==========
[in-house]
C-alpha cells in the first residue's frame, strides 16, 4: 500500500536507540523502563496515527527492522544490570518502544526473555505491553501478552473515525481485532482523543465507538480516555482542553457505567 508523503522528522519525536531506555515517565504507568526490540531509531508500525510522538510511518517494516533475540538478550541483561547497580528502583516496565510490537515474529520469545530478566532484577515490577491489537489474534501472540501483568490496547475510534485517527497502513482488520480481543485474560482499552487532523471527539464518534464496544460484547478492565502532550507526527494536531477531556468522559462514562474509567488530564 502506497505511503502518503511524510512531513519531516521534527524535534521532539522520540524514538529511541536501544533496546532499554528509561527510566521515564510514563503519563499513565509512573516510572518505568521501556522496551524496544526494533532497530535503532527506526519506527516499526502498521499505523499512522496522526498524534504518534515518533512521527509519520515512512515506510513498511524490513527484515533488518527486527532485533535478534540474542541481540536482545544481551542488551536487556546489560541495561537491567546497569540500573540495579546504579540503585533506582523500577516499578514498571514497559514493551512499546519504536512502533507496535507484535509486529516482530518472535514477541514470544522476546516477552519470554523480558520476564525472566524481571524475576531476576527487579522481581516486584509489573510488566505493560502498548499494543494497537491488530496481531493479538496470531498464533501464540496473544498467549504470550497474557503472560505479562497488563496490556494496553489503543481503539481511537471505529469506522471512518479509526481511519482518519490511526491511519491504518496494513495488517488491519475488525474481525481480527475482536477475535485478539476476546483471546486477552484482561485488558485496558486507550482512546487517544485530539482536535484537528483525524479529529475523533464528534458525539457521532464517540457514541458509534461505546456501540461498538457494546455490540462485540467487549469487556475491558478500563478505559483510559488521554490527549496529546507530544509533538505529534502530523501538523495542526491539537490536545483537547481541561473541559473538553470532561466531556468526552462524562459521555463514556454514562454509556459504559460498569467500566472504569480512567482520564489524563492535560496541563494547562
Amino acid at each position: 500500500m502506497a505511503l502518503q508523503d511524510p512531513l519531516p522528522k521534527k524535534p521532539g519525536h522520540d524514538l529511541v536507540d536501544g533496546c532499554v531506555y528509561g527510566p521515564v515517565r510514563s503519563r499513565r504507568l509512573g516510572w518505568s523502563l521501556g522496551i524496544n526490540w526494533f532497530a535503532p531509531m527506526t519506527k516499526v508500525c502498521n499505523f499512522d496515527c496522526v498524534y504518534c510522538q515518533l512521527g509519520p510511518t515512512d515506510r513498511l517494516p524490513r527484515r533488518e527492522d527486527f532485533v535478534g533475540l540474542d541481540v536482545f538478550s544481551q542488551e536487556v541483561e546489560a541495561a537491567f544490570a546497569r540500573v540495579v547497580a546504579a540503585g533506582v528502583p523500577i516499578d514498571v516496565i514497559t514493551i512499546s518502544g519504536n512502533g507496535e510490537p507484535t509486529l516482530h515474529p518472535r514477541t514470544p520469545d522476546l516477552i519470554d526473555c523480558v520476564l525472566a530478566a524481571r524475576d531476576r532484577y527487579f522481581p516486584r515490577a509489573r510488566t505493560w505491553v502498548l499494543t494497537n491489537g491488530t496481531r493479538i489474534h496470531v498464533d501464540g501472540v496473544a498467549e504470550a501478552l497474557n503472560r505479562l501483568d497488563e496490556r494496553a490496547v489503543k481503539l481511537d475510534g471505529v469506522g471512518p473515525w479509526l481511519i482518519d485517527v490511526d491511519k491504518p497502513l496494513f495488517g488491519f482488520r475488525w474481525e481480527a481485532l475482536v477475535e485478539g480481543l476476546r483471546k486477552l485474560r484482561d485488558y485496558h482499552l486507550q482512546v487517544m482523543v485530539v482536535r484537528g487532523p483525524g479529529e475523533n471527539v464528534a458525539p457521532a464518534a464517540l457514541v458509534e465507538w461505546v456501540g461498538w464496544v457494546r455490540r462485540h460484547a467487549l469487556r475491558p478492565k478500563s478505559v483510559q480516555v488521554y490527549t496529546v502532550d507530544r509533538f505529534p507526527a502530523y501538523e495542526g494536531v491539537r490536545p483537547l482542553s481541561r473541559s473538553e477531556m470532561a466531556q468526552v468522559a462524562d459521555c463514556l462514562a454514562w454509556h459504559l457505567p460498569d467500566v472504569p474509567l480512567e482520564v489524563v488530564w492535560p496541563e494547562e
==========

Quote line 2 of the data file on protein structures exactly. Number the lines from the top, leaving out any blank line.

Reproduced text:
C-alpha cells in the first residue's frame, strides 16, 4: 500500500536507540523502563496515527527492522544490570518502544526473555505491553501478552473515525481485532482523543465507538480516555482542553457505567 508523503522528522519525536531506555515517565504507568526490540531509531508500525510522538510511518517494516533475540538478550541483561547497580528502583516496565510490537515474529520469545530478566532484577515490577491489537489474534501472540501483568490496547475510534485517527497502513482488520480481543485474560482499552487532523471527539464518534464496544460484547478492565502532550507526527494536531477531556468522559462514562474509567488530564 502506497505511503502518503511524510512531513519531516521534527524535534521532539522520540524514538529511541536501544533496546532499554528509561527510566521515564510514563503519563499513565509512573516510572518505568521501556522496551524496544526494533532497530535503532527506526519506527516499526502498521499505523499512522496522526498524534504518534515518533512521527509519520515512512515506510513498511524490513527484515533488518527486527532485533535478534540474542541481540536482545544481551542488551536487556546489560541495561537491567546497569540500573540495579546504579540503585533506582523500577516499578514498571514497559514493551512499546519504536512502533507496535507484535509486529516482530518472535514477541514470544522476546516477552519470554523480558520476564525472566524481571524475576531476576527487579522481581516486584509489573510488566505493560502498548499494543494497537491488530496481531493479538496470531498464533501464540496473544498467549504470550497474557503472560505479562497488563496490556494496553489503543481503539481511537471505529469506522471512518479509526481511519482518519490511526491511519491504518496494513495488517488491519475488525474481525481480527475482536477475535485478539476476546483471546486477552484482561485488558485496558486507550482512546487517544485530539482536535484537528483525524479529529475523533464528534458525539457521532464517540457514541458509534461505546456501540461498538457494546455490540462485540467487549469487556475491558478500563478505559483510559488521554490527549496529546507530544509533538505529534502530523501538523495542526491539537490536545483537547481541561473541559473538553470532561466531556468526552462524562459521555463514556454514562454509556459504559460498569467500566472504569480512567482520564489524563492535560496541563494547562